I’ve been reading these blogs for a while now and I understand the frustration some may be going through. I came home from Vietnam with very bad PTSD, have been in private treatment since 1969. I was an alcoholic till I had my first child in 1971. There was no Veteran’s organization to treat me for years, just lived with it and was tormented on a daily basis.
In 2009, I was diagnosed with Lymphoma and had my spleen removed. My oncologist said it was more than likely from Agent Orange exposure and I should contact VA to see if I would be able to get compensation. He said he would give me copies of all medical records to verify the claim and suggested I apply for PTSD. I was very skeptical and didn’t want to file, but he said I was entitled and that he has treated and been successful in getting benefits for other Vets with the same condition.
My spleen was removed in June 2009 and I applied for benefits April 2011 for PTSD, Lymphoma, and for un-employability. A month later, I heard from the VA and went for a battery of tests including psychological. In August of 2011, I received notice that I was going to receive a 70 percent disability for PTSD, and that my claim for Lymphoma and un-employability was still being reviewed. I have to say that I was totally not prepared for the decision to happen so quickly, but it did. Then in January 2012, I received notice that I was moved to 80 percent disability because of the Lymphoma claim—again I was shocked. A month later I received another notice that I will be given 100 percent when my claim for un-employability is reviewed. I haven’t heard back yet, but based on the past decisions, I expect to receive the 100 percent. My benefits were awarded to me in August 2011, but I was retroactively paid from the date of the claim which was April, 2011.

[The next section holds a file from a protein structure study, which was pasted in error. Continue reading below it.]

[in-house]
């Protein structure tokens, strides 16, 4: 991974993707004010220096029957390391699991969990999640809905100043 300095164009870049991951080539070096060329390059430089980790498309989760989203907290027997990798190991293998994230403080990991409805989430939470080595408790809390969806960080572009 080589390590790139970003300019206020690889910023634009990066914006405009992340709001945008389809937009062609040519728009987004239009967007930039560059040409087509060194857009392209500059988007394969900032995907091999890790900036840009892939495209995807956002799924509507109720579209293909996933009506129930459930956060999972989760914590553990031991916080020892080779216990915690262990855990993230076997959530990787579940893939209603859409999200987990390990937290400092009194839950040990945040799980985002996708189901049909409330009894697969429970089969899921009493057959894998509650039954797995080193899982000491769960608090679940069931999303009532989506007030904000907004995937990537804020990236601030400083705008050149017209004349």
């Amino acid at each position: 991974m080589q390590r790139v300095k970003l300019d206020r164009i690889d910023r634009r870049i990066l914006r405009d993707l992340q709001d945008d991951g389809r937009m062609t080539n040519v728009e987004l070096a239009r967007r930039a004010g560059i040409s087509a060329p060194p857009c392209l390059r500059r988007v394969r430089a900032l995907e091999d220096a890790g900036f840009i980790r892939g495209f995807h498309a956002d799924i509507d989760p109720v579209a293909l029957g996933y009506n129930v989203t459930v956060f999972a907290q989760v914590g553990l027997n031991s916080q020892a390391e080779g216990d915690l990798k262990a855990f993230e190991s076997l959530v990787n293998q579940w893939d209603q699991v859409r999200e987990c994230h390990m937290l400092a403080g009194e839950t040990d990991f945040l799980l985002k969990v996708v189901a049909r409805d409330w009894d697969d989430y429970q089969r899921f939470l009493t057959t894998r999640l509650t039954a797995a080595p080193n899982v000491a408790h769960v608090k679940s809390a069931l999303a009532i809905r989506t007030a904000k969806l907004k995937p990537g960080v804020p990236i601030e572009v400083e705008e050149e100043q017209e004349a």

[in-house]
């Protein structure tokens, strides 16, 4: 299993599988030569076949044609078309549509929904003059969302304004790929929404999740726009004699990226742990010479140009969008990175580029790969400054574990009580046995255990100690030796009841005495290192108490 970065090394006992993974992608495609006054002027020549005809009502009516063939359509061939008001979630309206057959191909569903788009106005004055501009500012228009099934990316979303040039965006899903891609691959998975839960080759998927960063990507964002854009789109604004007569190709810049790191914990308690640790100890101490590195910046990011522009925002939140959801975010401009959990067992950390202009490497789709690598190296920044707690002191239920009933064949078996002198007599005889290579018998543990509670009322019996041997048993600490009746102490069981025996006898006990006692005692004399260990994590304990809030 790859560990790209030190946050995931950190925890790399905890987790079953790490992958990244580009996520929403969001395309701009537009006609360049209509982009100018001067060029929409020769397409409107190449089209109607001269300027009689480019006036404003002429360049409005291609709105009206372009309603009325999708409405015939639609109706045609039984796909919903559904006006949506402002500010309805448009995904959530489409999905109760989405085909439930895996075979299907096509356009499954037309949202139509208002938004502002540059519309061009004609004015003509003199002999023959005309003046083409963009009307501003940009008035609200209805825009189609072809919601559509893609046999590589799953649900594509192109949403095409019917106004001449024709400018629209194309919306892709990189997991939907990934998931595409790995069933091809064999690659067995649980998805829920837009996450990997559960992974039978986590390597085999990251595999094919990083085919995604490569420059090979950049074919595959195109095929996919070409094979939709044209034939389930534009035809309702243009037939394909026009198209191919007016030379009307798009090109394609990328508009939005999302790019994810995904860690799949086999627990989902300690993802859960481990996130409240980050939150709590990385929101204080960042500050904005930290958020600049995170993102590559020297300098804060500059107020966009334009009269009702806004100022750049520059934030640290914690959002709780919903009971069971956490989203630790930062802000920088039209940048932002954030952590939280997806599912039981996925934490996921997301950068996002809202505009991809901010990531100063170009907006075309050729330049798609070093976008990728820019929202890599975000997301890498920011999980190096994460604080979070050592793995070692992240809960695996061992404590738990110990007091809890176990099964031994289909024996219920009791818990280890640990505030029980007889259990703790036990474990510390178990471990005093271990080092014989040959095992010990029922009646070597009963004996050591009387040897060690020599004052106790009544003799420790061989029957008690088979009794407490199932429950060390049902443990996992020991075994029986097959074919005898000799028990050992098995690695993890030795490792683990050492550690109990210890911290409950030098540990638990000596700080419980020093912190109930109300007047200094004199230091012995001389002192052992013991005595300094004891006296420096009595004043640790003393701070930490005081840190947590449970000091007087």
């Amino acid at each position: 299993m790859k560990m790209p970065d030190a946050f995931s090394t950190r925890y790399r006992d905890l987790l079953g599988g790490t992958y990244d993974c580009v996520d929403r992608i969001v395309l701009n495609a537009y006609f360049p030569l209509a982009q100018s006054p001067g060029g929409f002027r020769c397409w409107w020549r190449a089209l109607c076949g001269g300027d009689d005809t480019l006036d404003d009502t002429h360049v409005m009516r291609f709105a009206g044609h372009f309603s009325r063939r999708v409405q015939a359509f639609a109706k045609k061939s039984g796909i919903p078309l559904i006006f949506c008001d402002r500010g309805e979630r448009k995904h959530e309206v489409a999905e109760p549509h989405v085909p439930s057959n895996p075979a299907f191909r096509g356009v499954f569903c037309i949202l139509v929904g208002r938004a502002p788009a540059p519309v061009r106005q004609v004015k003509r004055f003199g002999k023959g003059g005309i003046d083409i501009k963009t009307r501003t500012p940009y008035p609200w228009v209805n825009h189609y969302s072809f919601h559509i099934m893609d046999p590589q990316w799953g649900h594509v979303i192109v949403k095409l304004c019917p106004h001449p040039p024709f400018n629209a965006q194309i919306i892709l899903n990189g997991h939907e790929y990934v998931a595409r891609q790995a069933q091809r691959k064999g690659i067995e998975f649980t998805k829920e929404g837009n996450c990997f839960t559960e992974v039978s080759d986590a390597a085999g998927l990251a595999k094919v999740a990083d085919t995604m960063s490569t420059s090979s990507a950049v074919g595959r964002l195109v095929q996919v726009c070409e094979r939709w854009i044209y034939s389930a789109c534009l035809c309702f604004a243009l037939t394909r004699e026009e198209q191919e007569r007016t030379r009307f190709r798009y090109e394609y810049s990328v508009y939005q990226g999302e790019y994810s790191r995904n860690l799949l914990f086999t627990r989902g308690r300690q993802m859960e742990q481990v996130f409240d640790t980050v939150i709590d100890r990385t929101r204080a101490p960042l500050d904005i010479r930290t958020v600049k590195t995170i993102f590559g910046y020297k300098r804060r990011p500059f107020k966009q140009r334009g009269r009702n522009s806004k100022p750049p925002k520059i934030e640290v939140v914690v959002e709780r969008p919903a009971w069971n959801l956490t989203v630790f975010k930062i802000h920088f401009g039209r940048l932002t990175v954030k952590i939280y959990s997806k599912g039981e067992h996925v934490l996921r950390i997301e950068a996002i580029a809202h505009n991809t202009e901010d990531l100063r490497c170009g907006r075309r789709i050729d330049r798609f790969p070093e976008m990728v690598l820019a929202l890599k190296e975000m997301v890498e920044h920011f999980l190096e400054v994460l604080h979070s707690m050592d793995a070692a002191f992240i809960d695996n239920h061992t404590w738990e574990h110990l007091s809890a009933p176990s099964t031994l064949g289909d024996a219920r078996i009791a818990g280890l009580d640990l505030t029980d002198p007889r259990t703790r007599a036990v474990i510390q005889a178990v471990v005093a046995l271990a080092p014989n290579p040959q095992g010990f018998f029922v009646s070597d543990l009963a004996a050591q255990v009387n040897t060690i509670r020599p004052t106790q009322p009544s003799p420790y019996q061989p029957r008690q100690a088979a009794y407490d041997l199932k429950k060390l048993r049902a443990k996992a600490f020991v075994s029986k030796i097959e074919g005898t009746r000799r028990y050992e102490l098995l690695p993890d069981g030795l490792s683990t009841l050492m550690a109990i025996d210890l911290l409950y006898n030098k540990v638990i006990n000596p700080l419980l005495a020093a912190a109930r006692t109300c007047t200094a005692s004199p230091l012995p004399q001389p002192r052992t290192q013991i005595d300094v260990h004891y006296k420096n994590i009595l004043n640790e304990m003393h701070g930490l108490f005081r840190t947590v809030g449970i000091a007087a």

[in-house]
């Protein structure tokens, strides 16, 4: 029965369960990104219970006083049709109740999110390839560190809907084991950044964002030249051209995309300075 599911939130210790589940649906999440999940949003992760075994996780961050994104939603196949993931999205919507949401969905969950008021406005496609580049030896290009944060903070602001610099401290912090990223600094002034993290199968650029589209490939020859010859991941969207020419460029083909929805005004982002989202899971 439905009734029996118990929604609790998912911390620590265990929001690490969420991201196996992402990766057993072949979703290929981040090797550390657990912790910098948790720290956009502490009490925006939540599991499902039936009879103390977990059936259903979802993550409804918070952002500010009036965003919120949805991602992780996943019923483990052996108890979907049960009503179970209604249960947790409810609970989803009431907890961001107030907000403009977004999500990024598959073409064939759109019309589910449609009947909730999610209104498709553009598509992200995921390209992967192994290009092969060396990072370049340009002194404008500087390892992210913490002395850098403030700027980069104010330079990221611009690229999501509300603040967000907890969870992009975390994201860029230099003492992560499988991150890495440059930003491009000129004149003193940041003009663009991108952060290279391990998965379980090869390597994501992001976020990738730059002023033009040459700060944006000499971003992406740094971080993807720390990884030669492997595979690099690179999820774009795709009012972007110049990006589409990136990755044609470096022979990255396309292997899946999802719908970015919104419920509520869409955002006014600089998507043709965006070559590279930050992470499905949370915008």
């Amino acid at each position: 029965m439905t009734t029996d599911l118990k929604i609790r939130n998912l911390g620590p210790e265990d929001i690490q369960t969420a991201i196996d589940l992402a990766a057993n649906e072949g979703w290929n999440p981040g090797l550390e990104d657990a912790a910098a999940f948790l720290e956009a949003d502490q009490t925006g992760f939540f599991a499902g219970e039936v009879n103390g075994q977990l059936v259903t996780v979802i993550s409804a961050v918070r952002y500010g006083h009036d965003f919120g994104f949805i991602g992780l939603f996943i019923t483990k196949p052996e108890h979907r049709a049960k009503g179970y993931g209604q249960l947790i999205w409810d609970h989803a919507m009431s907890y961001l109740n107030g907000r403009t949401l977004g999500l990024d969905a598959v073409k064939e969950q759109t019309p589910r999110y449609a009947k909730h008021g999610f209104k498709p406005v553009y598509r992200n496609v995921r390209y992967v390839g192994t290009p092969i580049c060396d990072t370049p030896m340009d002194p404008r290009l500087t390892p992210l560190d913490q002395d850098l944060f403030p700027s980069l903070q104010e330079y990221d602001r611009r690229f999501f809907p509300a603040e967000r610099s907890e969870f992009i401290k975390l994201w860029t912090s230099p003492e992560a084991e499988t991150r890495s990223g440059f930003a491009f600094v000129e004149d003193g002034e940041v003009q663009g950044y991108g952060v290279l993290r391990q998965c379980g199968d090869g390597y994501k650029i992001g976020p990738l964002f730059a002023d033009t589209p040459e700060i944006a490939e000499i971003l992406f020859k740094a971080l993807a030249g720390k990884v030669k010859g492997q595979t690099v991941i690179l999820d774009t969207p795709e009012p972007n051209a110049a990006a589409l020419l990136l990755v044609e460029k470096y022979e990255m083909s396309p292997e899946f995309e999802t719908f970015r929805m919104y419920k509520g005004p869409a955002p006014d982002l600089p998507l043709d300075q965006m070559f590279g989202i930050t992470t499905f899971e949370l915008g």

I think that I was a lucky person to be given my benefits so soon—which was not expected. I also have to say that the people and doctors that I visited at VA were extremely concerned about me and were much more caring than I ever expected, especially from all the horror stories I heard about from other Vets. I did not have an attorney or a VA representative help me with the claim. I filled all the paper work out myself. I don’t know if that helped or not, but it seemed like they would have rather worked with the Vet directly rather than a Veterans advocate.
To all of you Vets, Vietnam or otherwise, please don’t give up. You are entitled if you were affected by the wars exposure. I should have filed in 1995, but I was walking and talking and alive and didn’t think I was entitled. Don’t make the same mistake as me—file your claim and get your benefits. You deserve them. It took me a long time to realize that. God bless and Semper Fi.
Nicholas Dalia served with Charlie Company 1/26 Marines as a machine gunner in Vietnam from 1966-1968. He worked in the hospitality industry all his life and is the father of four children. Dalia continues to go to counseling at his local VA clinic and is now retired.